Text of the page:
Plaza Books has issued their List 35 Mexico. Mexico comes with a longer history than its larger neighbor to the north, replete with its own set of issues and controversies. Its colonial period began earlier and ended later. After independence, its leadership was not always chosen at the ballot box. It bounced back and forth between elected governments and dictatorships, and even for a brief period was controlled by a French installed emperor. It was not an easy journey, but there is no shortage of history. Some of that will be found in the books and other material found in this catalogue.
Item 8 offers a look at the ancient cities of Mexico and Central America: Les anciennes villes du Nouveau Monde. Voyages d'explorations au Mexique et dans l'Amerique centrale. Desire Charnay's account was published in Paris in 1885 (a U.S. English language edition followed in 1887). Charnay was fascinated by the travels of John Lloyd Stephens and Frederick Catherwood, who visited ancient Central American ruins around 1840. He made several journeys to Mexico and Central American from the 1850s to the 1880s. This book is a thorough and beautifully bound presentation of his findings. Priced at $2,100.
Item 23 is the first and “best” biography of Juan de Palafox y Mendoza: Vida i Virtudes del illmo. i excmo. Senor D. Juan de Palafox i Mendoza... It was written by Antonio Rosende at the behest of Palafox's friend the Cardinal of Toledo and published in 1666 (seven years after Palafox died). Palafox was sent to Mexico to serve as Bishop of Puebla, a post he held for 15 years, along with briefly holding the post of interim Archbishop. Palafox was a reformer. He took on the financial mismanagement of the local Church and the privileges afforded its officials. He believed in humane treatment of the natives, with conversion by persuasion rather than force. He also built an important library, the Biblioteca Palafoxiana. Palafox had the official support of the Pope through his battles with the local clergy, but when he took on the Jesuits, who wielded enormous power, that proved to be too much. Despite his support, the Pope still called him back to Spain, where he was given a position generally considered a demotion. Procedures to beatify Palafox were begun in the 17th century but put on hold late in the 18th century by an unsupportive Pope. They languished for two centuries until he was finally beatified in 2011. $6,000.
Palafox also had to deal with some more mundane matters in his role as Bishop of Puebla. Item 22 is his Ordenanzas del choro de esta Santa Iglesia Cathedral de la Puebla de Los Angeles. This is Palafox's rules for the church choir, which, as Plaza points out, “seems to have at times sunk to the behavior level of eight-year-olds.” One would not expect such admonitions would be necessary for a church choir. Among his rules were no talking or passing notes during mass, no being late or leaving early, no cutting up, making jokes, disrespecting the choirmaster, or feigning illness. Evidently later choirs had to be reminded of these rules as this is a second edition from 1711, the first having been published in 1648. They would have to be reminded once again in 1736. Item 22. $1,450.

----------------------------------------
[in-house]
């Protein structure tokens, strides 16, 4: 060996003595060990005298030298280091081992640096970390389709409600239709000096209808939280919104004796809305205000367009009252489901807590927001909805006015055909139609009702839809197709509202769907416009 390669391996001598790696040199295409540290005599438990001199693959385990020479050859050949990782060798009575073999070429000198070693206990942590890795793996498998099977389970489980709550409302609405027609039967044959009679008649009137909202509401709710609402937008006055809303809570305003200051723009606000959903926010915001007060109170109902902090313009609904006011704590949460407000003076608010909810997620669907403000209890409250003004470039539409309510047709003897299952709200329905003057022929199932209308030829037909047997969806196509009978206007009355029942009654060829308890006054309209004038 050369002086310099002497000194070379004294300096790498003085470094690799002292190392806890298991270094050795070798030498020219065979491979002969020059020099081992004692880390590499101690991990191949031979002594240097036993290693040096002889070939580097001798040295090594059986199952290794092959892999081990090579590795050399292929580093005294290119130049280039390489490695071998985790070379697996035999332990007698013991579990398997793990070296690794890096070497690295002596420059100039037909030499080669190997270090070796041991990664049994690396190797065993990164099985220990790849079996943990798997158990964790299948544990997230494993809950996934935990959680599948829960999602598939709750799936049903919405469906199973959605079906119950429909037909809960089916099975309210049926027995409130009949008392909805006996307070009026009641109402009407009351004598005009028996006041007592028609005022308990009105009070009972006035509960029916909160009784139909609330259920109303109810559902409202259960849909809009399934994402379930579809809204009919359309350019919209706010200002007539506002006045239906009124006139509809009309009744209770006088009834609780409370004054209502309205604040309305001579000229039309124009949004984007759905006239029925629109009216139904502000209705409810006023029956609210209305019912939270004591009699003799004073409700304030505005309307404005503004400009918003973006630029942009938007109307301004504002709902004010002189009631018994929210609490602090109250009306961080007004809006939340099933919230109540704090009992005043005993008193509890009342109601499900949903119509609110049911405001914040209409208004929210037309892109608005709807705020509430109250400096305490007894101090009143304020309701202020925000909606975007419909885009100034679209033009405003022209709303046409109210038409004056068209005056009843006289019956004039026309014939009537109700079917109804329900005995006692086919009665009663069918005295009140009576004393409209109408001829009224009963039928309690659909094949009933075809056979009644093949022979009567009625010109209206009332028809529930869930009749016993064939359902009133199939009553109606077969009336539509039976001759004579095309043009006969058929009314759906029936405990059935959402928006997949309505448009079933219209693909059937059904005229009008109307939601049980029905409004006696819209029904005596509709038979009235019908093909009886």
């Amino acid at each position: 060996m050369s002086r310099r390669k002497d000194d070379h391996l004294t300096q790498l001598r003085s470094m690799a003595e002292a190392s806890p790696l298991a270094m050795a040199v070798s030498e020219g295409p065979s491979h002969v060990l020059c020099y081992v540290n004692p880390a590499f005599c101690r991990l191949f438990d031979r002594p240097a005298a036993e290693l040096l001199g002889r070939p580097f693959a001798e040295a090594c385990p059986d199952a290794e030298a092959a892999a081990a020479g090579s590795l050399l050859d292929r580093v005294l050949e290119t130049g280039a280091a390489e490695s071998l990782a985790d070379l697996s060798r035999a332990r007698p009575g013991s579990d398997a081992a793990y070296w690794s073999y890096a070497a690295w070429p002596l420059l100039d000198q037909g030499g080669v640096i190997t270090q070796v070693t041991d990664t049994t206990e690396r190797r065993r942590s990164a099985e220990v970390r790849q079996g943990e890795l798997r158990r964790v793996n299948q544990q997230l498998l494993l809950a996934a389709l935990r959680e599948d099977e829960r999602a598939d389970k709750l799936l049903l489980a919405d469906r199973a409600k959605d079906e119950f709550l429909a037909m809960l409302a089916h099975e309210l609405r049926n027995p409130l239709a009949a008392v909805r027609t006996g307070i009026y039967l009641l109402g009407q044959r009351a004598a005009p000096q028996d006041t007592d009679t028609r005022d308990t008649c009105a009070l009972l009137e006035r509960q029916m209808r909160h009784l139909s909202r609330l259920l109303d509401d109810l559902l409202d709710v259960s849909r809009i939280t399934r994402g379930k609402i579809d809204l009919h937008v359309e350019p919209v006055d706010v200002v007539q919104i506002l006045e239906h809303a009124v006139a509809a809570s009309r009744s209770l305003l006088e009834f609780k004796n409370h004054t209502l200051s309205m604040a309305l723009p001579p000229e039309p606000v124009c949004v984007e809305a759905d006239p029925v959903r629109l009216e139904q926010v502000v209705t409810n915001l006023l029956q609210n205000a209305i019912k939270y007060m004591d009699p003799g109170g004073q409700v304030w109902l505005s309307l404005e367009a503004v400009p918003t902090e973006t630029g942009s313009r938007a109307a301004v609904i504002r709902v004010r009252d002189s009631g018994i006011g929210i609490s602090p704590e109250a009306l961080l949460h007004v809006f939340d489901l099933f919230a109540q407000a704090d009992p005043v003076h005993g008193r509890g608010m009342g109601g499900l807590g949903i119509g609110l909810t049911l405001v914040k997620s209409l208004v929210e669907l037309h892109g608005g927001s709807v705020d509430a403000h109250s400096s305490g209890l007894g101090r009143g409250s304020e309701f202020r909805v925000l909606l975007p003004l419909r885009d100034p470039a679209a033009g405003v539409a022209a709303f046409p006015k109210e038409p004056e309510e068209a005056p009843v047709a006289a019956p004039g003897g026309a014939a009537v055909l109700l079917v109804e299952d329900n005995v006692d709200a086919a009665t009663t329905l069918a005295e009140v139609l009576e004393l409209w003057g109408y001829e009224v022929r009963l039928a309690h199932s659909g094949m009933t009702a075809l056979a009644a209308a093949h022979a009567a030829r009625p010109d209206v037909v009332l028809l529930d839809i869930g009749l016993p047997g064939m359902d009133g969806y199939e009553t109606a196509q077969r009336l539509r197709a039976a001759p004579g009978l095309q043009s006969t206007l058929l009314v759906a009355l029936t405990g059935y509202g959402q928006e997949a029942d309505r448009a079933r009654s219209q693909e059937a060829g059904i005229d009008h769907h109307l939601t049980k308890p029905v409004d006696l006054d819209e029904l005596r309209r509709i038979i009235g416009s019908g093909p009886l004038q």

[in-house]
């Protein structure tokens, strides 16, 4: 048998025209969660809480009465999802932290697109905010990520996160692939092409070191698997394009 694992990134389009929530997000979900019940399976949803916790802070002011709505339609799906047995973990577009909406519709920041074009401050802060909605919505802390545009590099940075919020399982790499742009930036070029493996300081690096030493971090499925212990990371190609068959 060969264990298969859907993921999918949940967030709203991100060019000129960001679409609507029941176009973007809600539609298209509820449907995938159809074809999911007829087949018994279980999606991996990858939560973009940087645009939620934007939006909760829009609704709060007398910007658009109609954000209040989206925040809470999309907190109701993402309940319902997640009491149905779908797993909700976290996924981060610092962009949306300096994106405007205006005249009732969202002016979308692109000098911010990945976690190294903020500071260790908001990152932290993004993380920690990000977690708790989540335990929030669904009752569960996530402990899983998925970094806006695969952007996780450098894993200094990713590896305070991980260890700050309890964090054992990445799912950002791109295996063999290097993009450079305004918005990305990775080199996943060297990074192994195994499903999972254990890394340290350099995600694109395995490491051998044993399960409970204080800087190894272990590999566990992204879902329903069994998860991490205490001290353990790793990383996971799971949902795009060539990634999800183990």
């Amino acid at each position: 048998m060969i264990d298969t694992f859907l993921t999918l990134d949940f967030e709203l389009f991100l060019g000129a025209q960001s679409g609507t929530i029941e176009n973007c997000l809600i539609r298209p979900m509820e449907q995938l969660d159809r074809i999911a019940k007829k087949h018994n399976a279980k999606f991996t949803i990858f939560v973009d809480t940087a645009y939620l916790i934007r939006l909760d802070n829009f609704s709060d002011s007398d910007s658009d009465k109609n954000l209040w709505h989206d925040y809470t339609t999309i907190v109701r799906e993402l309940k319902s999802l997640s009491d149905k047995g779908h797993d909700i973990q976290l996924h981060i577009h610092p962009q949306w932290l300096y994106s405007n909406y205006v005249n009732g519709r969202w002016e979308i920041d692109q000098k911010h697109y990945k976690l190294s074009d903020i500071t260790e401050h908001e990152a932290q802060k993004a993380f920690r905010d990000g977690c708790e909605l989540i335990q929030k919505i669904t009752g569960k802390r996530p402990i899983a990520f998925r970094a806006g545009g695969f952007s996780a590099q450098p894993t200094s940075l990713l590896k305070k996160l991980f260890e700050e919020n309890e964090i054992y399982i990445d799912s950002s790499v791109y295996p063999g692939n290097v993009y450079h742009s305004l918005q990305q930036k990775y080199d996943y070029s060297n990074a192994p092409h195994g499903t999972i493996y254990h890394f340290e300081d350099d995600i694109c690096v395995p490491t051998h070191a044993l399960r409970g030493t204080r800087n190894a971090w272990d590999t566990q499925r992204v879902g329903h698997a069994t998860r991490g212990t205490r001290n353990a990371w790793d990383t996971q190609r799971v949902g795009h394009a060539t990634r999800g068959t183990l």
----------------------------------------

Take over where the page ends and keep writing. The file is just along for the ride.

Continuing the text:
This next author had the unusual distinction of serving in public office in Mexico and the Republic of Texas. Lorenzo de Zavala was a Mexican newspaper publisher whose liberal views got him thrown in prison by Spanish authorities during the waning days of colonial rule. He spent his days behind bars studying medicine, and would have come out a doctor were he not drawn back to politics (you could self-train to be a physician anywhere in those days). Once independence was achieved, he was named to head up the Constitutional Congress and later served as Governor of the State of Mexico. Zavala was appointed Minister to Paris by Santa Anna in 1833, but resigned when learning the latter had assumed dictatorial power. In 1835, he traveled to New York, and then returned to Texas, where he stayed with Stephen F. Austin. He hoped for a resolution of issues between Texas and Mexico, but after Santa Anna invaded, he became a supporter of Texas independence. Zavala would then help draft his second constitution after Santa Anna's defeat. His support was recognized when he was appointed Interim Vice President of the Republic of Texas pending its first election. Unfortunately, his health soon deteriorated and he died in an accident in 1836. Along the way, Zavala spent some time in the United States, and he wrote a book about the young land, similar but prior to the more famous account by de Tocqueville. Zavala's account was also published in Paris, and item 27 is an 1834 first edition of Viage a los Estados Unidos del Norte de America. Zavala also had a positive and sympathetic view toward Americans, even while recognizing some shortcomings. $2,250.
Item 16 is a large (24” x 29”) 1885 map of the State of Sonora prepared by Civil Engineer Charles E. Herbert: Mapa Oficial del Estado Sonora Republica de Mexico... The map was evidently intended for land purchasers and investors in the state, particularly its mines. Towns, roads, railroads, rivers and ranches are depicted in detail. It also shows adjacent eastern Baja California and southern Arizona, roughly from Tucson south. Hand coloring has been added to two inset maps of ports and an elaborate border. $2,000.